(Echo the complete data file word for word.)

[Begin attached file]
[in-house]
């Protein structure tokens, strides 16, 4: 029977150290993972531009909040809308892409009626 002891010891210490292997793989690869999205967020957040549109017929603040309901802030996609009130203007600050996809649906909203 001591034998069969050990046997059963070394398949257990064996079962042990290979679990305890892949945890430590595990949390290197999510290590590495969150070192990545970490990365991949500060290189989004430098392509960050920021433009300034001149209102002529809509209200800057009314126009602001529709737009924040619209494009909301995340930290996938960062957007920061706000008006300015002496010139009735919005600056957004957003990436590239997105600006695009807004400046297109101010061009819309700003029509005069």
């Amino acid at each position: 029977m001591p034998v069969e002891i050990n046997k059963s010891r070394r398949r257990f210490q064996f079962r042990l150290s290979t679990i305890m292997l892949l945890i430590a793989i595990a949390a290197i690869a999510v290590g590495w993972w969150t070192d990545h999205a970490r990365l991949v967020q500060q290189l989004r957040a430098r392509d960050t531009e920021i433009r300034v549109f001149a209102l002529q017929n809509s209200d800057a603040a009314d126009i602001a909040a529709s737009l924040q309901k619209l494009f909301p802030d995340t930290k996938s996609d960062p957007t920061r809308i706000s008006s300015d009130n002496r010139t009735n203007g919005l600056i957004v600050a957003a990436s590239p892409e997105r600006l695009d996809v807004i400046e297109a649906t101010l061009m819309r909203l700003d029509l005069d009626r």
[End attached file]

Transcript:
[in-house]
């Protein structure tokens, strides 16, 4: 029977150290993972531009909040809308892409009626 002891010891210490292997793989690869999205967020957040549109017929603040309901802030996609009130203007600050996809649906909203 001591034998069969050990046997059963070394398949257990064996079962042990290979679990305890892949945890430590595990949390290197999510290590590495969150070192990545970490990365991949500060290189989004430098392509960050920021433009300034001149209102002529809509209200800057009314126009602001529709737009924040619209494009909301995340930290996938960062957007920061706000008006300015002496010139009735919005600056957004957003990436590239997105600006695009807004400046297109101010061009819309700003029509005069």
């Amino acid at each position: 029977m001591p034998v069969e002891i050990n046997k059963s010891r070394r398949r257990f210490q064996f079962r042990l150290s290979t679990i305890m292997l892949l945890i430590a793989i595990a949390a290197i690869a999510v290590g590495w993972w969150t070192d990545h999205a970490r990365l991949v967020q500060q290189l989004r957040a430098r392509d960050t531009e920021i433009r300034v549109f001149a209102l002529q017929n809509s209200d800057a603040a009314d126009i602001a909040a529709s737009l924040q309901k619209l494009f909301p802030d995340t930290k996938s996609d960062p957007t920061r809308i706000s008006s300015d009130n002496r010139t009735n203007g919005l600056i957004v600050a957003a990436s590239p892409e997105r600006l695009d996809v807004i400046e297109a649906t101010l061009m819309r909203l700003d029509l005069d009626r």